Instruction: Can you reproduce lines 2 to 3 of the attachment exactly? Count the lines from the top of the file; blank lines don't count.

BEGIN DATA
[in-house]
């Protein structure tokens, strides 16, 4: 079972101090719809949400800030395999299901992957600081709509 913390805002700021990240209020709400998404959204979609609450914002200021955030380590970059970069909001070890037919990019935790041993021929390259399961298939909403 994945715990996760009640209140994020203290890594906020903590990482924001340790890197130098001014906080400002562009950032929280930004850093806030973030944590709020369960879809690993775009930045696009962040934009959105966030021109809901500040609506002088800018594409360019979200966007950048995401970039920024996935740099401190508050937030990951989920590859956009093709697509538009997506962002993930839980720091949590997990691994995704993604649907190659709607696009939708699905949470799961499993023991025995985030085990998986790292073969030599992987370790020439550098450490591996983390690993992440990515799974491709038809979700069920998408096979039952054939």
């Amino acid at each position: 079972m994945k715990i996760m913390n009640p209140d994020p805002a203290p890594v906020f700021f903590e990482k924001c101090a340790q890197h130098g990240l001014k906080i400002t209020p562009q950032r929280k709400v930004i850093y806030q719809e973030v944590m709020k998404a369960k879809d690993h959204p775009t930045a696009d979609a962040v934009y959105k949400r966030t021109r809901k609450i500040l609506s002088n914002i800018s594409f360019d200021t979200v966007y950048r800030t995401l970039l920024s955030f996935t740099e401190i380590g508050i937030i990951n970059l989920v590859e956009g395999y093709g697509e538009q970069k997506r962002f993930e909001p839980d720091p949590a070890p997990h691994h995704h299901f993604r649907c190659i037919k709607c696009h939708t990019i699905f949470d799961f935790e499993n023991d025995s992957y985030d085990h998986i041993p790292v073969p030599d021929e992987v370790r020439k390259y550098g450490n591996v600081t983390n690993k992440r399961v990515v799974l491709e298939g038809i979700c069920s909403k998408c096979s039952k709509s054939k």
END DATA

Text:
């Protein structure tokens, strides 16, 4: 079972101090719809949400800030395999299901992957600081709509 913390805002700021990240209020709400998404959204979609609450914002200021955030380590970059970069909001070890037919990019935790041993021929390259399961298939909403 994945715990996760009640209140994020203290890594906020903590990482924001340790890197130098001014906080400002562009950032929280930004850093806030973030944590709020369960879809690993775009930045696009962040934009959105966030021109809901500040609506002088800018594409360019979200966007950048995401970039920024996935740099401190508050937030990951989920590859956009093709697509538009997506962002993930839980720091949590997990691994995704993604649907190659709607696009939708699905949470799961499993023991025995985030085990998986790292073969030599992987370790020439550098450490591996983390690993992440990515799974491709038809979700069920998408096979039952054939």
């Amino acid at each position: 079972m994945k715990i996760m913390n009640p209140d994020p805002a203290p890594v906020f700021f903590e990482k924001c101090a340790q890197h130098g990240l001014k906080i400002t209020p562009q950032r929280k709400v930004i850093y806030q719809e973030v944590m709020k998404a369960k879809d690993h959204p775009t930045a696009d979609a962040v934009y959105k949400r966030t021109r809901k609450i500040l609506s002088n914002i800018s594409f360019d200021t979200v966007y950048r800030t995401l970039l920024s955030f996935t740099e401190i380590g508050i937030i990951n970059l989920v590859e956009g395999y093709g697509e538009q970069k997506r962002f993930e909001p839980d720091p949590a070890p997990h691994h995704h299901f993604r649907c190659i037919k709607c696009h939708t990019i699905f949470d799961f935790e499993n023991d025995s992957y985030d085990h998986i041993p790292v073969p030599d021929e992987v370790r020439k390259y550098g450490n591996v600081t983390n690993k992440r399961v990515v799974l491709e298939g038809i979700c069920s909403k998408c096979s039952k709509s054939k």